Experts recommend meningitis vaccine for students

by Jamie VanGeest

Living in one of the University’s residence halls can put students at risk for disease.

This is the first fall that the Centers for Disease Control and Prevention and The American College Health Association are recommending that all first-year college students get a new bacterial meningitis vaccine. The government approved the new vaccine, called Menactra, earlier this year.

The CDC want the vaccine to be routine for people starting at the age of 11, but also encourage all students beginning college who have not been vaccinated to do so.

Students in residence halls are nine to 23 times more likely to get bacterial meningitis than students living in other types of housing.

According to the CDC, the risk for college first-year students in residence halls is higher because they live in close quarters and they all come from different regions, bringing different bacteria.

Bacterial meningitis is caused by bacteria that infect the bloodstream, the lining of the brain and the spinal cord.

Approximately 3,000 people nationwide become infected with bacterial meningitis each year and 300 people die from the disease.

Because meningitis manifests itself with flu-like symptoms in the early stages of the disease, many students confuse it with the flu.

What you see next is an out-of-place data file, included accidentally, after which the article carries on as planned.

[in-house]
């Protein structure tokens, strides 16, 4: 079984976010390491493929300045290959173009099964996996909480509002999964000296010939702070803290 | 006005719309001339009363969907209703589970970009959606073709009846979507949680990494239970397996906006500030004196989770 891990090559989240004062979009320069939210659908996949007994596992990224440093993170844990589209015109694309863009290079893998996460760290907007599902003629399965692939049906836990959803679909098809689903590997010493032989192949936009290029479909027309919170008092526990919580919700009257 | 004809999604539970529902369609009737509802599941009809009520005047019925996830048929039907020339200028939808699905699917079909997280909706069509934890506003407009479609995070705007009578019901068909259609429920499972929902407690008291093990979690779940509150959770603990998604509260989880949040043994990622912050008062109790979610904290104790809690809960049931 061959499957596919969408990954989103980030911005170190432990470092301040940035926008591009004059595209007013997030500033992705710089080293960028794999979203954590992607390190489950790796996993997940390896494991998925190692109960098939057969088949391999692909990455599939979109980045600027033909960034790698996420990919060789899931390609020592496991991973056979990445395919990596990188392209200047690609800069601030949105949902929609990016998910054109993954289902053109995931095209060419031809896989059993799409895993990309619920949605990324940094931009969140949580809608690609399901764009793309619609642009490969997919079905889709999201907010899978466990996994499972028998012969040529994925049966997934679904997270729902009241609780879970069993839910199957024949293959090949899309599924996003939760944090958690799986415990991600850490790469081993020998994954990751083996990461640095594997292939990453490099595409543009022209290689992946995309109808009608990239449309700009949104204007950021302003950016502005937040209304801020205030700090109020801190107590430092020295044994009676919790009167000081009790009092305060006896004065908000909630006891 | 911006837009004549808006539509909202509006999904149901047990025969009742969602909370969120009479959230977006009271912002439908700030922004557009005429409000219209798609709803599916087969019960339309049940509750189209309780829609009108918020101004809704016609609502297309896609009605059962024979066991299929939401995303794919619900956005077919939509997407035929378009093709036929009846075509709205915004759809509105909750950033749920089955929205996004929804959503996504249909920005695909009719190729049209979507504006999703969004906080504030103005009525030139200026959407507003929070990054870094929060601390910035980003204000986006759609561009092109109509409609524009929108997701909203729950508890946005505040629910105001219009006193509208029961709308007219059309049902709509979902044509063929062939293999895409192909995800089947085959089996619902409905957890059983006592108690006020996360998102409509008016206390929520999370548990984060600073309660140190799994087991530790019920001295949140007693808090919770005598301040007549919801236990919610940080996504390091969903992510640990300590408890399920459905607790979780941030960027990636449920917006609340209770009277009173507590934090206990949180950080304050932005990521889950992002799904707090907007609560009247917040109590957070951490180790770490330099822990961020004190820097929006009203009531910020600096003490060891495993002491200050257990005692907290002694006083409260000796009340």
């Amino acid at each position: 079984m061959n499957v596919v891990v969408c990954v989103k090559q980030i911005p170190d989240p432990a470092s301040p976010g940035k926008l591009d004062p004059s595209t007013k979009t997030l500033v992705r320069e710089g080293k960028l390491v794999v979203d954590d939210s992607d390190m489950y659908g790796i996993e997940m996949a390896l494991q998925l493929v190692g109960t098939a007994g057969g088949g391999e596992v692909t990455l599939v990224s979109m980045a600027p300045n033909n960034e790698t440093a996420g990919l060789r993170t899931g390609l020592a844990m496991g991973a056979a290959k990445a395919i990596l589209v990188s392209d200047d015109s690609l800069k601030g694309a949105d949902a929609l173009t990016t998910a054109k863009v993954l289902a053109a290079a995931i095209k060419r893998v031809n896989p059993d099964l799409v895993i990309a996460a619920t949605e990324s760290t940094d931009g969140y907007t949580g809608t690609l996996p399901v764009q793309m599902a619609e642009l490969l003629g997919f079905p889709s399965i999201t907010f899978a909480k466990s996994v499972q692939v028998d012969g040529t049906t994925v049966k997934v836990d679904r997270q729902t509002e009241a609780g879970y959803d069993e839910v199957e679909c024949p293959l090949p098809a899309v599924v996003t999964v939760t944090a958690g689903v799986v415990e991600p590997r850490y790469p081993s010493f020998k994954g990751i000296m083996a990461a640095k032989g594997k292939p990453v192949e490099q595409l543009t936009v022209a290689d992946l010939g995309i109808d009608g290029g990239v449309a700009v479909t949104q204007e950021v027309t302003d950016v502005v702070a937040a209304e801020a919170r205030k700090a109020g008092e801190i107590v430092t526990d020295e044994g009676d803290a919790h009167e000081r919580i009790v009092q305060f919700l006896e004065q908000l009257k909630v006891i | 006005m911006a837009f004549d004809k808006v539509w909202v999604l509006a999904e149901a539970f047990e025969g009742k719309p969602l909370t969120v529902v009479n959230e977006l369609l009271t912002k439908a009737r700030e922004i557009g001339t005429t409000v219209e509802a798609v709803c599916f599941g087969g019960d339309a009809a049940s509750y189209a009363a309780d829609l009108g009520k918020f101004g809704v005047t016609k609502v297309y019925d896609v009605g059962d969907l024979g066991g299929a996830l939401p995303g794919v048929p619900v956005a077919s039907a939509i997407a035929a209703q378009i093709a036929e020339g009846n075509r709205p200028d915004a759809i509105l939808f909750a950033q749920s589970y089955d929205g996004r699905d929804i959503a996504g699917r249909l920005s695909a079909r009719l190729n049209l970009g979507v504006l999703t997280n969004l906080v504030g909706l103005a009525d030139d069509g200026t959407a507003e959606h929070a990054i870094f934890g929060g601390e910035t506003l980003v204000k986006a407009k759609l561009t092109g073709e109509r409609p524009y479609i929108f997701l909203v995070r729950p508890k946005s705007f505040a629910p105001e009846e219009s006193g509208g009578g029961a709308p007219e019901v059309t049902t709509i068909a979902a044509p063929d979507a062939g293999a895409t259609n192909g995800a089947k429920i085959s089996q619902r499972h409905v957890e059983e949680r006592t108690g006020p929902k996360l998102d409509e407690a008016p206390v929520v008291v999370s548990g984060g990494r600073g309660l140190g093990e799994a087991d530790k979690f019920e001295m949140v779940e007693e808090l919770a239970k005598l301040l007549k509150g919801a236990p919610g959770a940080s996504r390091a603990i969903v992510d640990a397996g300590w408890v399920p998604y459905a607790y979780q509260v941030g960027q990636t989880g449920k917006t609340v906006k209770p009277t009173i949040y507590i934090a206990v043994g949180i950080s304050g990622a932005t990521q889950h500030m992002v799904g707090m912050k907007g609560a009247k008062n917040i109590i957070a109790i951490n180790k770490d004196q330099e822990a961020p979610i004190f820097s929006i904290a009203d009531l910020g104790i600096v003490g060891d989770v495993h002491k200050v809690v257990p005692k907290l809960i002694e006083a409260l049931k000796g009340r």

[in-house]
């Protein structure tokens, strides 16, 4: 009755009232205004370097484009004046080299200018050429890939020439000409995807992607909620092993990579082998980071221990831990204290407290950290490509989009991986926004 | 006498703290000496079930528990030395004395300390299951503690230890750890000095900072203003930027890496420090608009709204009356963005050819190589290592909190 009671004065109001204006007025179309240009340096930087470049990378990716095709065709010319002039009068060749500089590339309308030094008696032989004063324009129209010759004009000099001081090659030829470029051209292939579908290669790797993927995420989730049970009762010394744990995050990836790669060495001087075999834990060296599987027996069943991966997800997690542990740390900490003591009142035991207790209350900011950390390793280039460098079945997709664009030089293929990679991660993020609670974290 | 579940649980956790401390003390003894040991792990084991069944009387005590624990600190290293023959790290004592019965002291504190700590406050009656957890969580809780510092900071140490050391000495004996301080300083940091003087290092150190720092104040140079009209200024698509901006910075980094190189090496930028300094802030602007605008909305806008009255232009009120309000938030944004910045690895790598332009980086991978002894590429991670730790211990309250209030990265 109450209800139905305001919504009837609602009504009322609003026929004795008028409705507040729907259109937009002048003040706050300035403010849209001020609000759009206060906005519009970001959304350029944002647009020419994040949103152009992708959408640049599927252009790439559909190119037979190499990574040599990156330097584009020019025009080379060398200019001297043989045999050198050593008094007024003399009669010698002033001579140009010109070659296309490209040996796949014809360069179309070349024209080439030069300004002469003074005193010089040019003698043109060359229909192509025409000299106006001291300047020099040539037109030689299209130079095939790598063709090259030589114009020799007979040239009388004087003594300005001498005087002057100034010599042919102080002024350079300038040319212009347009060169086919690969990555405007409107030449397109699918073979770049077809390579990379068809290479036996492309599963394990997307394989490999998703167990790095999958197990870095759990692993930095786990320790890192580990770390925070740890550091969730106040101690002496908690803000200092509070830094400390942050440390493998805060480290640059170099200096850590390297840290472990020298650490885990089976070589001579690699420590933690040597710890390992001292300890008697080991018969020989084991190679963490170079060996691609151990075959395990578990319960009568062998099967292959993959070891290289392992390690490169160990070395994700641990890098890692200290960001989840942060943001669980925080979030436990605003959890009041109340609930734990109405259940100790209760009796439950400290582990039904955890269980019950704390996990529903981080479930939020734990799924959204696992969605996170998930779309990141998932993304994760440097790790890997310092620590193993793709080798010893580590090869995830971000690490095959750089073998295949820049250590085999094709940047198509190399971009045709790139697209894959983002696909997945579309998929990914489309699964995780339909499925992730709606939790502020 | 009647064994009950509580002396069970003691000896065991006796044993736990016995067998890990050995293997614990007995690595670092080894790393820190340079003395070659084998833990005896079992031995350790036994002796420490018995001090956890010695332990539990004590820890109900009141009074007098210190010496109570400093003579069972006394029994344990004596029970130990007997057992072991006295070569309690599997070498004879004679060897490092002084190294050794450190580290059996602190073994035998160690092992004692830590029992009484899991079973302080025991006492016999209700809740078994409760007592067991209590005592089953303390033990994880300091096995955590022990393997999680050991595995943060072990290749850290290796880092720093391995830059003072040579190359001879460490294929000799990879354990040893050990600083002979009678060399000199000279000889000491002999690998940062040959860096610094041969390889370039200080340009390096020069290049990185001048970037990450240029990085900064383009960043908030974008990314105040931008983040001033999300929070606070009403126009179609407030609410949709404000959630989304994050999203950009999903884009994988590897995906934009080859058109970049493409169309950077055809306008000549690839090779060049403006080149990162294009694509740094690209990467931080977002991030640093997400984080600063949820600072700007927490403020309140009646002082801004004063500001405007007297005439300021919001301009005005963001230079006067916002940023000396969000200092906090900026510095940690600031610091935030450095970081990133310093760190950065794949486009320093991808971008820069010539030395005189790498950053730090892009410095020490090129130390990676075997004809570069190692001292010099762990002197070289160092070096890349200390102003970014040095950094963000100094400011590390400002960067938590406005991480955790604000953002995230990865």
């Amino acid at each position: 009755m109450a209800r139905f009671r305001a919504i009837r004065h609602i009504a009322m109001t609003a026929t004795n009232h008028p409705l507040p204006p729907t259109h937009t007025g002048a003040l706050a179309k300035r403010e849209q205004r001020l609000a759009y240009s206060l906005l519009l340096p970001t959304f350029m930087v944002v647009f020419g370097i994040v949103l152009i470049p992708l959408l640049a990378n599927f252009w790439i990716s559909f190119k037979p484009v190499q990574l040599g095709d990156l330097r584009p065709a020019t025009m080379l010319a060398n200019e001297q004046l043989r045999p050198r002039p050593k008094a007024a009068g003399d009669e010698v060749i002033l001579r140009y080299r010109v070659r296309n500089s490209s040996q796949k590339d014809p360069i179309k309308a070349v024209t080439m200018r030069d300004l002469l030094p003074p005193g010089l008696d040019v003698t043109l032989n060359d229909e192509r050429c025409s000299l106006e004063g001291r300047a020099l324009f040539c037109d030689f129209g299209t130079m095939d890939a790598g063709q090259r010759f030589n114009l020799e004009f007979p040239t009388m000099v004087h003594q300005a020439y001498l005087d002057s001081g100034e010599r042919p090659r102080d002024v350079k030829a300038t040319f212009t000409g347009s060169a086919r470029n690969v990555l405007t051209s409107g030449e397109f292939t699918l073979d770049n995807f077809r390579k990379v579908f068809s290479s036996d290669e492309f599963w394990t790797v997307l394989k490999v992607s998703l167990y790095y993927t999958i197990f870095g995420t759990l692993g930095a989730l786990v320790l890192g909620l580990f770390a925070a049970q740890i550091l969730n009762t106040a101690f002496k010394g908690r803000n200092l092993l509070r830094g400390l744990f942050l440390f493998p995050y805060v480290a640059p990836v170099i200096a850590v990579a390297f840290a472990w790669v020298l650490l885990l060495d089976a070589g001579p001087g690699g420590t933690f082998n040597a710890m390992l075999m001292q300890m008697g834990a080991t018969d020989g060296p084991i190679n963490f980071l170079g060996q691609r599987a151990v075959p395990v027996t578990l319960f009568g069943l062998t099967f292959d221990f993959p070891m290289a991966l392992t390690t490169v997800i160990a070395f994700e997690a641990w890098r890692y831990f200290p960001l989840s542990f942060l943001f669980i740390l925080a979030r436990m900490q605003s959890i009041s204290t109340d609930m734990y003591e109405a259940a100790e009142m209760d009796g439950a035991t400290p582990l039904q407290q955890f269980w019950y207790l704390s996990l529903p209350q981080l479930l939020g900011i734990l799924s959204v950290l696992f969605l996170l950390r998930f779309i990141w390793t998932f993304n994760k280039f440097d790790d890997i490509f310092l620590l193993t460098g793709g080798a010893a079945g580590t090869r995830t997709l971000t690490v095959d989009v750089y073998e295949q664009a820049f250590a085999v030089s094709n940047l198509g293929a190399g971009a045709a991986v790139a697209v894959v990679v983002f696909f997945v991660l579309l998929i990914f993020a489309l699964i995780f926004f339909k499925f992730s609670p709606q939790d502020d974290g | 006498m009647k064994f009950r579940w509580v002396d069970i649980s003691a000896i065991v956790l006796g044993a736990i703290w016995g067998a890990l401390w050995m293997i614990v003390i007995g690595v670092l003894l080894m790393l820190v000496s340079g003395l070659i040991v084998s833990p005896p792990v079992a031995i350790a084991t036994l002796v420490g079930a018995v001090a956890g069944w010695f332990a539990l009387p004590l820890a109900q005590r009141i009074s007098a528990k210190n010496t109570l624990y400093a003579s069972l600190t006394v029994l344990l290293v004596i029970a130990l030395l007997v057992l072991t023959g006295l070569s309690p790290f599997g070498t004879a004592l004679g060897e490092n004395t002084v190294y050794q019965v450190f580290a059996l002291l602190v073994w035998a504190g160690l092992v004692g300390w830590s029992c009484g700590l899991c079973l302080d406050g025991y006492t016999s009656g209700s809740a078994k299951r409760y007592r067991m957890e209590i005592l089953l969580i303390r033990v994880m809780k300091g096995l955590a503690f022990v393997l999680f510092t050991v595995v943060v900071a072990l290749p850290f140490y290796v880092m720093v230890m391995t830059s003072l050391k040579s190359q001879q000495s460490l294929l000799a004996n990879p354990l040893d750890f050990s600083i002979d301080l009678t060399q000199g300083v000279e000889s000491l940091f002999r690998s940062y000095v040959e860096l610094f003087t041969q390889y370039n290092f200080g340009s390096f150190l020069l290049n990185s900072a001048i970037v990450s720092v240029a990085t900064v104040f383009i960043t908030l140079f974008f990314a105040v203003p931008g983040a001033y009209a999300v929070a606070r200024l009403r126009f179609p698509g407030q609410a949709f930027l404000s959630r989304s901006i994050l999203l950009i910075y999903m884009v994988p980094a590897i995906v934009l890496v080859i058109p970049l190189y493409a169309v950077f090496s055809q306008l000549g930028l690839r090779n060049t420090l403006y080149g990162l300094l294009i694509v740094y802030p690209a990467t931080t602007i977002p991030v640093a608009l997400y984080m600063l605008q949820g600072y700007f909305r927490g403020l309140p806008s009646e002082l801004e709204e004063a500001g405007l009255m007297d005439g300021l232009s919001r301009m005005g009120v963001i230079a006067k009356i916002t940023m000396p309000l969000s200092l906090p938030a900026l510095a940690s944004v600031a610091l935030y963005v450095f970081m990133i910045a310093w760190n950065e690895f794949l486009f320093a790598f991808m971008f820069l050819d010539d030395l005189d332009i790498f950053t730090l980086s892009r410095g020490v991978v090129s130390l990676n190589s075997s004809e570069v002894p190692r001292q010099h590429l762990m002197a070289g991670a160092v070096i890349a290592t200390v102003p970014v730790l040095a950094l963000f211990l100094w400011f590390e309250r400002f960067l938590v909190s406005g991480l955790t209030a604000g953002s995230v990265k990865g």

Ten to 14 percent of people with the disease die, and 11 to 19 percent of survivors have permanent disabilities.

These permanent disabilities include hearing loss, limb loss and brain damage.

“We know that meningococcal disease (bacterial meningitis) hits 3,000 people a year, and it peaks at age 15 to 18,” said Von Roebuck, a spokesman for the CDC.

Because many college students are in this age range when they begin school, the CDC recommends that first-year students get the vaccination, Roebuck said.

Third-year medical student John Villanueva said the vaccination is important because the disease can get in the way of a student’s education.

“It’s better off to prevent meningitis in the first place,” Villanueva said.

The new bacterial meningitis vaccine protects against the disease longer than the previous one and can be done in one shot, according to a CDC news release.

Dana Farley, director of communications for Boynton Health Service, said the new vaccine is better than the previous one.

Boynton Health Service is encouraging students to get the vaccination at their home health care provider. Boynton does not have enough vaccinations for the entire student population at the University.